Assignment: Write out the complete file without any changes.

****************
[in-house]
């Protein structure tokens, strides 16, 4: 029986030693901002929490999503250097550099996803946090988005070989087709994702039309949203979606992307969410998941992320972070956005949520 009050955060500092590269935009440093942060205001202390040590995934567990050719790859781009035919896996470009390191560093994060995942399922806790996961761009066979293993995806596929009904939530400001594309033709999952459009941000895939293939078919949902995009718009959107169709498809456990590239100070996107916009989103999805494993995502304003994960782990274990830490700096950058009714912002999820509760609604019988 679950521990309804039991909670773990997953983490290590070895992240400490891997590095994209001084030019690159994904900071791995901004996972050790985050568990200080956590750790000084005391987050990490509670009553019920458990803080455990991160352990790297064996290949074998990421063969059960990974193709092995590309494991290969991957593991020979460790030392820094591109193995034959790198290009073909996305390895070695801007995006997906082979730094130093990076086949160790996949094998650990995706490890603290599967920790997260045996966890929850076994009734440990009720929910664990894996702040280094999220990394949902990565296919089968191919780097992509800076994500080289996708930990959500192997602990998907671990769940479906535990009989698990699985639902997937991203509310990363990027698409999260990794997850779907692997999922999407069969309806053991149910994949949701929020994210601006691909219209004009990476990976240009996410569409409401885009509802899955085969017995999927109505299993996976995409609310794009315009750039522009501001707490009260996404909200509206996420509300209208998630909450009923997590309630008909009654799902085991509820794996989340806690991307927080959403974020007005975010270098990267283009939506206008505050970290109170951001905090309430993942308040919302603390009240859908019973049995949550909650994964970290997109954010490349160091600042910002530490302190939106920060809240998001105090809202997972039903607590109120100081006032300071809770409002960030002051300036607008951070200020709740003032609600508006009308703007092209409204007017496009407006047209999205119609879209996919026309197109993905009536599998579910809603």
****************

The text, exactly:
[in-house]
């Protein structure tokens, strides 16, 4: 029986030693901002929490999503250097550099996803946090988005070989087709994702039309949203979606992307969410998941992320972070956005949520 009050955060500092590269935009440093942060205001202390040590995934567990050719790859781009035919896996470009390191560093994060995942399922806790996961761009066979293993995806596929009904939530400001594309033709999952459009941000895939293939078919949902995009718009959107169709498809456990590239100070996107916009989103999805494993995502304003994960782990274990830490700096950058009714912002999820509760609604019988 679950521990309804039991909670773990997953983490290590070895992240400490891997590095994209001084030019690159994904900071791995901004996972050790985050568990200080956590750790000084005391987050990490509670009553019920458990803080455990991160352990790297064996290949074998990421063969059960990974193709092995590309494991290969991957593991020979460790030392820094591109193995034959790198290009073909996305390895070695801007995006997906082979730094130093990076086949160790996949094998650990995706490890603290599967920790997260045996966890929850076994009734440990009720929910664990894996702040280094999220990394949902990565296919089968191919780097992509800076994500080289996708930990959500192997602990998907671990769940479906535990009989698990699985639902997937991203509310990363990027698409999260990794997850779907692997999922999407069969309806053991149910994949949701929020994210601006691909219209004009990476990976240009996410569409409401885009509802899955085969017995999927109505299993996976995409609310794009315009750039522009501001707490009260996404909200509206996420509300209208998630909450009923997590309630008909009654799902085991509820794996989340806690991307927080959403974020007005975010270098990267283009939506206008505050970290109170951001905090309430993942308040919302603390009240859908019973049995949550909650994964970290997109954010490349160091600042910002530490302190939106920060809240998001105090809202997972039903607590109120100081006032300071809770409002960030002051300036607008951070200020709740003032609600508006009308703007092209409204007017496009407006047209999205119609879209996919026309197109993905009536599998579910809603």